For Caples, it was an easy decision as the campus is an hour from his parents, who have dedicated time and money for Trent’s travel baseball seasons, coaches and equipment “without skipping a beat.”
“I want to be that guy that makes millions of dollars so I can tell my parents they can retire now, and I owe them that,” Trent said.
His dad has also played a major role in Trent’s training and practice routine by holding him accountable to stay on a schedule. Though it was tough at times, Caples understands why.
“I want to tell my dad to just let me be a kid, but I know being a student-athlete is not being a normal kid sometimes with all the work we put in,” Caples said.
Sacrifices include 5 a.m. workouts and missing out on Friday night events to stay on top of schoolwork and pursue his goal of becoming a professional baseball player.
Head coach Mike Sindone noticed his eagerness to learn and get better when he became the head coach two years ago. According to Sindone, it is what allows him to continue to develop Caples into the pitcher he is because of how hard he works. He is always putting time in outside of practice to work out, throw, and even lead his fellow teammates when he can.
One of the misconceptions of being a good pitcher is that you throw as hard as you can. While Sindone acknowledges that can be fun, his goal for Trent is to be successful.
“Trent has the ability to throw harder than he does, however, we have focused on him doing what he does best, getting outs,” Sindone said. “Although [throwing hard] is nice, pitching isn’t about just throwing hard. It is about executing your pitches by location and Trent has worked hard to learn this, and is now mentoring others in our program to do the same.”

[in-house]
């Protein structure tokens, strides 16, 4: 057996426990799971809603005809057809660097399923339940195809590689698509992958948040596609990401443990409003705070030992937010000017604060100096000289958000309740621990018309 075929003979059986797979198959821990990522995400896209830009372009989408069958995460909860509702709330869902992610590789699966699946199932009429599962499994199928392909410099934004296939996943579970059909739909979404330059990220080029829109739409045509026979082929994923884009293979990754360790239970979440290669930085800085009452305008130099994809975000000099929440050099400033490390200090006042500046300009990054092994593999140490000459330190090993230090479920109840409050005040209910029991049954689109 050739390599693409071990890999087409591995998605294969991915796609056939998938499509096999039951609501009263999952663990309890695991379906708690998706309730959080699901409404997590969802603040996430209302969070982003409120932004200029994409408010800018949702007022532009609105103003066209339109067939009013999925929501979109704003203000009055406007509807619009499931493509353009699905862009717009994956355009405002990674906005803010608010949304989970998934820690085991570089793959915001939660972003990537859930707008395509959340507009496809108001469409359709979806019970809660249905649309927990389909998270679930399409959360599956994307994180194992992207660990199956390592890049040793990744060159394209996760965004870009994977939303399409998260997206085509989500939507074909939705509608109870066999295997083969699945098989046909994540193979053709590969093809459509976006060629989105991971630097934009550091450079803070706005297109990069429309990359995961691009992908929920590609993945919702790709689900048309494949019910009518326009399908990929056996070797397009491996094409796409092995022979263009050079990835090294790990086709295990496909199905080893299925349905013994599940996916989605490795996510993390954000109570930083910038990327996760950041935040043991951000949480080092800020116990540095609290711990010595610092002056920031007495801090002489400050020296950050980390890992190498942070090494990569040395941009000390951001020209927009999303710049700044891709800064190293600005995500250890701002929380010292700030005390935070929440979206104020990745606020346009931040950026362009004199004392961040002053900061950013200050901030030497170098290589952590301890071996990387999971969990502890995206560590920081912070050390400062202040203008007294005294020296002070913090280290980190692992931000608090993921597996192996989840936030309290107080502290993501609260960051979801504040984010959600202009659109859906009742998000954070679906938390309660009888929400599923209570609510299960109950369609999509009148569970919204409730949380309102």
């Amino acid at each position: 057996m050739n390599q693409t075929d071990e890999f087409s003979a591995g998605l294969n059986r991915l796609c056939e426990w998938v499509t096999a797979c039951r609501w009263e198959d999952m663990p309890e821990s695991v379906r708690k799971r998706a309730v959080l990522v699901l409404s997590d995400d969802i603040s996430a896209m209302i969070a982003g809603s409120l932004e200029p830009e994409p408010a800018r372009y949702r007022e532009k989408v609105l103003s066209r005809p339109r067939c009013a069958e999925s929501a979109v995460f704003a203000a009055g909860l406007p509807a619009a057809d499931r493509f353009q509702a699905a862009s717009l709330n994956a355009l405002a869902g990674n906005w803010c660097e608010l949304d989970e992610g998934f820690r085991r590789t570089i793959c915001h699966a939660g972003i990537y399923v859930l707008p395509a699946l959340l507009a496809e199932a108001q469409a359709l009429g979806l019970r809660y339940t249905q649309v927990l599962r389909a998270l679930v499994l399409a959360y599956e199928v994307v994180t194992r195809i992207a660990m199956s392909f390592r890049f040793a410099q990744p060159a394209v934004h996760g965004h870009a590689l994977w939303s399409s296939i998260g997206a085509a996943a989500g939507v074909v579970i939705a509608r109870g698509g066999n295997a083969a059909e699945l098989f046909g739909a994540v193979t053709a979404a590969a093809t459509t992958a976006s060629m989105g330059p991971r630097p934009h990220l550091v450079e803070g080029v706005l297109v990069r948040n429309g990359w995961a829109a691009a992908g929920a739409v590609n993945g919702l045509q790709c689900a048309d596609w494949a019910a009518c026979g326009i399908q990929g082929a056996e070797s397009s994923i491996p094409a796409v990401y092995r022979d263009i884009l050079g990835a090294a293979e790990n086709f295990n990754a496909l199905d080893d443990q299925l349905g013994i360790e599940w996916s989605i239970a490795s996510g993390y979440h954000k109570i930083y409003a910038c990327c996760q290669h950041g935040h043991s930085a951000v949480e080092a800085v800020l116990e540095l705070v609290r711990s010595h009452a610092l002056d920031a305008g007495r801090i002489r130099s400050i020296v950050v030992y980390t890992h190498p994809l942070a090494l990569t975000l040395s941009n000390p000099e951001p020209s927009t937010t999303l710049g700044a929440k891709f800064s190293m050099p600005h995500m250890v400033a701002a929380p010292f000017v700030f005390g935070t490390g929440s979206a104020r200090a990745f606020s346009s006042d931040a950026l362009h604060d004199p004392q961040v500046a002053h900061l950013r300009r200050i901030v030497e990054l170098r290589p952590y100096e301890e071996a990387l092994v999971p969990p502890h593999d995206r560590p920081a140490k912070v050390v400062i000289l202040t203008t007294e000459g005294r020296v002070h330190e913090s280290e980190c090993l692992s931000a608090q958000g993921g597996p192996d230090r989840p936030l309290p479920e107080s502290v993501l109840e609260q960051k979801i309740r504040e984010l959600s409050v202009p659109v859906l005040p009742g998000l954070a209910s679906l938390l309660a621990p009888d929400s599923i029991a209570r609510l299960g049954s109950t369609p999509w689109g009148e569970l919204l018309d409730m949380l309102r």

Even though he is a leader for the pitching staff, Caples has a quirky side that Sindone and his teammates see, including his game day routine.
Every day Caples starts, he makes the drive to Huey Magoos after school and orders a five-piece grilled tender meal with honey mustard and french fries. He wears the same underwear, the same socks, listens to the same music, and drinks the same drink, Sprite.
When game time gets closer, he does the same stretches, throws to the same spot, with the same person, and gets ready for the first pitch.
“After I warm up, I take my hat off, put a towel on my head and drink water, then Gatorade, water then Gatorade, put my hat back on, tie my cleats and head back out there,” Caples said. “I tried it for the first time sophomore year and I stuck to it because I saw wins coming out of it.”
The routine led to one of the best pitching performances of his career, a no hitter, 4-0 win against Oviedo in the last game of the COVID-19-ruined season. It was Caples’ first no-hitter in high school.
“I was walking out there telling myself to aim for perfection because this might be the final game of the season,” Caples said. “I was on cloud nine, I felt like I did the impossible.
Now, with more momentum than ever and a young, powerful lineup, he is ready to take his team all the way.
“I want to win it all this year,” Caples said.